The Fed Could Crush the Stock Market Tomorrow, But Don't Panic

Since inflation data for August came in hotter than expected last week, investors have been on edge. The market sent the Dow Jones Industrial Average tumbling by more than 1,100 points last week. Despite the pain, the worst still may be to come, with the Federal Reserve's September meeting kicking off today and wrapping up tomorrow. Here's how the Fed could crush the stock market tomorrow and also why you shouldn't panic.

What kind of rate hike is coming?

In August, the Consumer Price Index (CPI), which tracks the prices of a range of daily consumer goods and services, rose 0.1% from July and was up 8.3% year over year. Economists had been penciling in a 0.1% decline from July and the CPI being up 8% year over year. The bigger increase spooked investors because many had assumed that inflation had peaked and could be headed south, but the CPI report did not show this.

Fed Chairman Jerome Powell.

Image source: Federal Reserve on Flickr.

The longer inflation persists, the longer the Fed has to stay hawkish and raise interest rates, which has roiled markets this year because investors are worried that intense rate hikes will push the economy into a severe recession.

Prior to the August inflation data, the market expected the Fed to raise interest rates by 0.50% or 0.75% following two 0.75% rate hikes at both of the Fed's June and July meetings. After the disappointing inflation data, the market is all but certain there will be at least a 0.75% rate hike, but now some investors think the Fed could even surprise with a full 1% hike.

According to the CME Group's FedWatch Tool, there was an 82% chance on Monday that the Fed would hike its benchmark overnight lending rate, or the federal funds rate, by 0.75% and a 18% chance the Fed would implement a full 1% hike on Wednesday. However, that number had been as high as 20% on Monday morning.

I do think a 1% hike would seriously crush the stock market tomorrow. It would be the largest single move by the Fed since the Fed began using the federal funds rate in the 1990s, according to Bloomberg. I also think it would send a message to the market that the U.S. economy has a more serious inflation issue than anyone could have imagined -- even at this point -- if the Fed has to do the full 1% hike.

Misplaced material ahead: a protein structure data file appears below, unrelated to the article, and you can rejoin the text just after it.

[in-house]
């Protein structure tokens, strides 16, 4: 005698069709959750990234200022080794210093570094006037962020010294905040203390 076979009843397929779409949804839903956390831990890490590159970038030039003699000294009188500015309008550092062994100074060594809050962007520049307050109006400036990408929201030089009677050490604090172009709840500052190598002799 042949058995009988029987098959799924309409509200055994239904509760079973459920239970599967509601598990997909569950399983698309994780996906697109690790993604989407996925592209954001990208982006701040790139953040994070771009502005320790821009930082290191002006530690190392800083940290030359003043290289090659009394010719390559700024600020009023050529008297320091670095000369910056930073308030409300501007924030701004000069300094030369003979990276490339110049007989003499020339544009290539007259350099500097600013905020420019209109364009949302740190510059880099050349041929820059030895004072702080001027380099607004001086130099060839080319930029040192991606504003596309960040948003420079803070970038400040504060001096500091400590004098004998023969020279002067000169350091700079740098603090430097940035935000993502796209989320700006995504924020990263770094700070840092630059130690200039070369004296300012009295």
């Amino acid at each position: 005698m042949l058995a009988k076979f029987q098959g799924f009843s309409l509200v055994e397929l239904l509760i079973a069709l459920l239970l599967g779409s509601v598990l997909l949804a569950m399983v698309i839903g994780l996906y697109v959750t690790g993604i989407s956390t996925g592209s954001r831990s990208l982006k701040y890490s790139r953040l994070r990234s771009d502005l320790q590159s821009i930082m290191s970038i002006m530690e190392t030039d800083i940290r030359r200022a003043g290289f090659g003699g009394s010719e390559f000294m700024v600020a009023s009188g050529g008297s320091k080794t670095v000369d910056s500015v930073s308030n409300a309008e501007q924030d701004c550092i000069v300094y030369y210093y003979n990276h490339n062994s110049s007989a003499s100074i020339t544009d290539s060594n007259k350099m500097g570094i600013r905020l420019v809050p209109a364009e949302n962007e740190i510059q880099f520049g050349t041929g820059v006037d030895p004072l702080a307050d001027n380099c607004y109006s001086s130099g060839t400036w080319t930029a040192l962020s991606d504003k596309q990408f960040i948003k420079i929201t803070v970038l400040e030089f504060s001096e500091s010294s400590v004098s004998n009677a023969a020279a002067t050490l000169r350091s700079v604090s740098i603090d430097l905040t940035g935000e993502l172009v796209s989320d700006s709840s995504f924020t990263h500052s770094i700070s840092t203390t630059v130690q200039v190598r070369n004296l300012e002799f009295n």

At a conference earlier this month, Federal Reserve Chairman Jerome Powell said he is worried that a similar situation that happened in the 1970s when "the public had really come to think of higher inflation as the norm" could play out now. Powell blamed the Fed in the 1970s for not staying hawkish enough to rein in inflation.

Don't rule it out

I agree with the market that a 1% hike is unlikely tomorrow. After all, most of the Fed's big rate hikes this year weren't done until June and therefore have still not likely had enough time to fully work their way through the economy.

But I'm also not willing to rule out a 1% hike completely given Powell's recent comments and the fact that prices for things like rent have stayed high. Rent is a big expense in a consumer's life, and ever-increasing levels could lead to lingering inflation.

Regardless, be prepared for the market to take a hit if the Fed hikes rates by a full point tomorrow. But also don't panic! I do think the Fed will eventually rein in inflation, and that any bear market and recession will eventually be followed by a bull market, a thesis that has held true in market history. Investors that choose stocks with strong business fundamentals and invest with a long-term outlook in mind will be able to ride out this rough patch and succeed.

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Bram Berkowitz has no position in any of the stocks mentioned. The Motley Fool recommends CME Group. The Motley Fool has a disclosure policy.

The views and opinions expressed herein are the views and opinions of the author and do not necessarily reflect those of Nasdaq, Inc.


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